Anyone for Buddhism?

“Where is the pain? Where the love is. Take away the love and you take away the pain. But I am not saying you should take way the love of the good itself. Heaven forbid that I should ask something evil or impossible. On the contrary, it is evil not to love the good itself and impossible not to love what you love from the necessity of your nature. So you are being asked to lay aside not the love of the good itself, which the first and highest good and all good, but the love for any individual entity which men consider good. For to be turned towards these things by simply loving them is simply to be turned away from the good itself. The more we turn away from that which alone makes things good, and turn towards things which without it are evil, the more we plunge headlong into evils.

Again, where is the pain? Where the love is, that is, where the love is for those good things which can be seperated and taken away. If the possession of what we desire be cut off, then pain burns and torments us. If we possess something which we know can be taken away at any time, we are assailed by anxiety. If something we had longed for and won is taken away, the pain is overwhelming.

Therefore, so that we do not have to suffer pain, let us love the good alone for its own sake, which alone is good of itself. Since by its infinite nature and power it is everywhere, it cannot be divided; and since it never fails, it cannot be removed. The good never forsakes anyone except those who forsake it; it never turns anyone away except those who turn from it. The pursuit of the infinite good is not at all arduous, for it is sought and found by the will alone. Holding fast to the good does not produce anxiety and suspicion, for it is held to by the same will that sought and found it. In loving and holding fast to this one good we embrace all things as good. When we forsake the good, by which everything else becomes good, all things everywhere become evil for us.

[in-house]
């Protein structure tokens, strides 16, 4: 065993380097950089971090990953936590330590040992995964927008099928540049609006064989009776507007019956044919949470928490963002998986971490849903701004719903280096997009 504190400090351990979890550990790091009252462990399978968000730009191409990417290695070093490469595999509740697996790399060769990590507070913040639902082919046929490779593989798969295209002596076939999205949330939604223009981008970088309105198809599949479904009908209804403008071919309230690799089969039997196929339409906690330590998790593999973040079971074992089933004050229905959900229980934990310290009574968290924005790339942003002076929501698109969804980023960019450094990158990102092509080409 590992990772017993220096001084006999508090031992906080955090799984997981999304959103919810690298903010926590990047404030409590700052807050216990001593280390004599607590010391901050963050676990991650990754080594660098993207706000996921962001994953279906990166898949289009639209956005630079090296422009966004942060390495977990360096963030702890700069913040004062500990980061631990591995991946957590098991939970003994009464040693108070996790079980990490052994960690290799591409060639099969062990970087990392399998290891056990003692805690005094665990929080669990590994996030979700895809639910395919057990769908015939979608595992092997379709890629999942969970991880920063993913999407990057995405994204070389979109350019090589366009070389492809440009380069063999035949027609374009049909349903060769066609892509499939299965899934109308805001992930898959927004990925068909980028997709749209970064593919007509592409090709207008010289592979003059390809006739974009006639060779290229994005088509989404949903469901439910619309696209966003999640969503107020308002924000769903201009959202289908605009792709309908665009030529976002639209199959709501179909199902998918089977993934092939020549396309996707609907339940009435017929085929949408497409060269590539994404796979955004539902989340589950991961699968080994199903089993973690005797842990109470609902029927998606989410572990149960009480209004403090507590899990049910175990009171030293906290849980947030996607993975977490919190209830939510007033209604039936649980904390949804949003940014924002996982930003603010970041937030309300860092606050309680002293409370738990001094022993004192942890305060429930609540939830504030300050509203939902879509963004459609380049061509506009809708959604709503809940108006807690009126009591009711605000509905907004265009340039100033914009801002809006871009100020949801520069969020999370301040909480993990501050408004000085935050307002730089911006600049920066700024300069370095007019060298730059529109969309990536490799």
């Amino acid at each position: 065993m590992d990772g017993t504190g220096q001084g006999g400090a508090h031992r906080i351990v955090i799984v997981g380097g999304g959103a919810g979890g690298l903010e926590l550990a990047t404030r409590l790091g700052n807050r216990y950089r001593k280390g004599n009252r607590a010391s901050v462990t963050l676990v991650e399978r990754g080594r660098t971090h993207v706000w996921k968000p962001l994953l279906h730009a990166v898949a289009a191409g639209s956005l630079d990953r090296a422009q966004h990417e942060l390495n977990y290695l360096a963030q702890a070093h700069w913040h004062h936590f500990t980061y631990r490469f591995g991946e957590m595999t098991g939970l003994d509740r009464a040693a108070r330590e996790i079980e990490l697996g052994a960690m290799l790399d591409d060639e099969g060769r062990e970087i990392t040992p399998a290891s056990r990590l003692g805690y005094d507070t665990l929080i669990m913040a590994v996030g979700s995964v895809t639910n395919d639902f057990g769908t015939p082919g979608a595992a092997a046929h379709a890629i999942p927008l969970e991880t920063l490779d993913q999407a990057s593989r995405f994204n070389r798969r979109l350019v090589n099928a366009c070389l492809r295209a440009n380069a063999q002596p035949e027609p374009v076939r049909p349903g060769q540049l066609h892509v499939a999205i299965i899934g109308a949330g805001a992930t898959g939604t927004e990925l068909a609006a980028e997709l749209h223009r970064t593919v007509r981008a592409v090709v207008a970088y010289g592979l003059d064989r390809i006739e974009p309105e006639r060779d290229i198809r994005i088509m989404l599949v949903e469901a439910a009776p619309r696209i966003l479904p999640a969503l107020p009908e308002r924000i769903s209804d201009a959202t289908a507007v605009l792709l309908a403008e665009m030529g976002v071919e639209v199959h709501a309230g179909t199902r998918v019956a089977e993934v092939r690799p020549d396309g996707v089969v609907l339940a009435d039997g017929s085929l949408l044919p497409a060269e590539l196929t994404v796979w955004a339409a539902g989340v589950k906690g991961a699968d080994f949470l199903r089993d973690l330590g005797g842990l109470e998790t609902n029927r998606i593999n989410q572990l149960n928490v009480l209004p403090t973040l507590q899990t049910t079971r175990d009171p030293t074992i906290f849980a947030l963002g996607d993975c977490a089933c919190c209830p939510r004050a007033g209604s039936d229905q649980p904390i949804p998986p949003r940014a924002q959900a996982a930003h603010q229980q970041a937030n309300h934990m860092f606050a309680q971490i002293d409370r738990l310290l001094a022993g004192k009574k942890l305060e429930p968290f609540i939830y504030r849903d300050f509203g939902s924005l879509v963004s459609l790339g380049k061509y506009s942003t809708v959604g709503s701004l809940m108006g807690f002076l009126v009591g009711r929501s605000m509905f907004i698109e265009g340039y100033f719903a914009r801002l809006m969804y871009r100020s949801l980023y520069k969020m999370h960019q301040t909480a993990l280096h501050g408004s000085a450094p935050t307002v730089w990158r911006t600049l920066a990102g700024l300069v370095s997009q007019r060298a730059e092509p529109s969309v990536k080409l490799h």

Let us lay aside, therefore , let us lay aside the habit of mind that drags us wretches  down to what is beneath us. Let us adopt a state of mind that raises us to the sublime. This will deliver us from evil; this will free us all from pain. This will fill us with good, and bestow upon us all joy; joy, I say, which will never be taken away from us.”

Letters of Marsilio Ficino Volume 6 ibid.

I think this letter speaks for itself well enough. The contrast between it and the previous one is fascinating.


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